Reflection for Tuesday 6th October 2020

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READING LUKE 10.38-end (NIV)

As Jesus and his disciples were on their way, he came to a village where a woman named Martha opened her home to him. She had a sister called Mary, who sat at the Lord’s feet listening to what he said. But Martha was distracted by all the preparations that had to be made. She came to him and asked, “Lord, don’t you care that my sister has left me to do the work by myself? Tell her to help me!”

“Martha, Martha,” the Lord answered, “you are worried and upset about many things, but few things are needed—or indeed only one. Mary has chosen what is better, and it will not be taken away from her.”


I use a digital diary to organise my time and I imagine Martha’s diary would be a little like mine. She is busy, I imagine her to have a diary full of scribbles, notes, lists, appointments, and tasks she needs to complete, rushing from one thing to the next. Her sister, Mary is a complete opposite-she is the reflective one, sitting a Jesus’ feet.

Thousands of sermons must have been preached on this passage. Sermons about spiritual priorities, our need to learn, making the most of our time with Jesus, all compare Martha’s preoccupation and her busyness with Mary’s keenness to be with Jesus. It can be easy to learn negative things from Martha.

That is until we read about her in the Gospel of John. Chapter 11. 1-44. The context now is a sad one. Their much-loved brother Lazarus has died, and Jesus failed to arrive in time to heal him. And this time it is Martha who rushes to be with Jesus. Martha sees Jesus approaching outside the village she longs for his help. And their conversation enfolds. Martha says ‘yes, Lord…I believe. So, whatever previous impression the Gospels might have given us of Martha, her real character is underlined in this profound statement of faith…I believe. Martha is a complex character she is preoccupied with daily life, but she also is a person of great faith and trust. She takes her responsibilities very heavily and is often weighed down, but she is also full of insight and vision about what God can do.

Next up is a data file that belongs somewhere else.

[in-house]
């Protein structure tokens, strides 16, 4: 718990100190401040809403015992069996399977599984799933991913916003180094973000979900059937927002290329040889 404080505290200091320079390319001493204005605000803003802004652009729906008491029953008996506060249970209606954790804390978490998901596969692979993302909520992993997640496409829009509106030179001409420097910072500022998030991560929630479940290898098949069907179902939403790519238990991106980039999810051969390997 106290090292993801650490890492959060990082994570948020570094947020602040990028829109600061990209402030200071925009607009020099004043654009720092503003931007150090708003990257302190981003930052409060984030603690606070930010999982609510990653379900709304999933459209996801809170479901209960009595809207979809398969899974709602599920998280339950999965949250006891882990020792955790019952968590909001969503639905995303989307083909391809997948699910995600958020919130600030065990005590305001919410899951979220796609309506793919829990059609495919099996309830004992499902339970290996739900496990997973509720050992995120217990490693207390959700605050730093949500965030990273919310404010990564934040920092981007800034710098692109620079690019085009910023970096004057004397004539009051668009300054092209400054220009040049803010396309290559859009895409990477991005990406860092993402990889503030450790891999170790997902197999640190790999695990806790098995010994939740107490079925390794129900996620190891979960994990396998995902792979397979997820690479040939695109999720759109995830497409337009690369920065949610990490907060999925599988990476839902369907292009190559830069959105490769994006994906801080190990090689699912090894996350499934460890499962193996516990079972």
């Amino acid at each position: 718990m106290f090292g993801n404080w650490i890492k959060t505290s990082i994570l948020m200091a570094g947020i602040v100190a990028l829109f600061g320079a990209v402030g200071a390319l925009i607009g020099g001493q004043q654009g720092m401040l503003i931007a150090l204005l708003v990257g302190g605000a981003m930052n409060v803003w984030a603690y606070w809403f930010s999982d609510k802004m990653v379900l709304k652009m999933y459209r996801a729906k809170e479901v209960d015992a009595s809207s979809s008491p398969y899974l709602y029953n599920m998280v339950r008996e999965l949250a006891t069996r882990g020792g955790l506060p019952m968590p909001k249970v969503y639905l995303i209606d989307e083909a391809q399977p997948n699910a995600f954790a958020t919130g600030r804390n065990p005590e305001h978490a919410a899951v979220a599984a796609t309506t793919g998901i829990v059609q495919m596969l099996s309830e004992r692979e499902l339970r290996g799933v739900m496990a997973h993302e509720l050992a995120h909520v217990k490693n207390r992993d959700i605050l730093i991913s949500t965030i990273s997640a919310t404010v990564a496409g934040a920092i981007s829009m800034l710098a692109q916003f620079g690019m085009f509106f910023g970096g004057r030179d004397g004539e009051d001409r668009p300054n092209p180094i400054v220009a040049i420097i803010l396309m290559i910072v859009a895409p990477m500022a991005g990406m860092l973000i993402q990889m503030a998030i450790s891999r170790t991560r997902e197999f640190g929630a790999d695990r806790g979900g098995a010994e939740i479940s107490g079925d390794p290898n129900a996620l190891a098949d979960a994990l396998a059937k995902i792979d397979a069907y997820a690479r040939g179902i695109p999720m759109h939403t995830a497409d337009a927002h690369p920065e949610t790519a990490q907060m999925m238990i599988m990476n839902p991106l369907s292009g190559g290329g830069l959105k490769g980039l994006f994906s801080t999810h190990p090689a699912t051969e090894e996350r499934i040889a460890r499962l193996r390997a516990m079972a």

I was powerfully reminded of Mary & Martha when I was on my pre-ordination retreat-those to be priested should have gone away together for a few days-for periods of teaching, silence, and prayer.

Last year, as soon to be Deacons we stayed at Buckfast Abbey. This year plans were changed, and we met over a few days on Zoom. So, I was left with a decision, do I check myself into the Premier Inn on the Retail Park and have ‘alone time with God and no distractions’-Be a Mary. Or do I stay at home amongst the many distractions-juggling being mom, wife, trying not to look at emails or do work related tasks, let alone answering the question-what’s for tea?, where is my whatever?, and so on… as well as prepare myself spiritually.

I chose to stay at home, I chose to be a Martha and very soon realised that was where I was meant to be-in the busyness and in the ordinary of my everyday life.

Life is so busy-whether we are parenting, working, studying, or retired. Those in our community who have been busy preparing to re-open our churches for services or those that prepared my recent Ordination Service know that. Martha accepts her complexity and shows us that what matters most is the faith that God gives us, opens a central belief that Jesus is Lord. She sees God in the ordinary, in the busyness and in the mess of everyday life. And so can we, if we stop, take a pause, take a breath and turn our gaze.

THE COLLECT (alternative)

Gracious God,
you call us to fullness of life:
deliver us from unbelief
and banish our anxieties
with the liberating love of Jesus Christ our Lord. Amen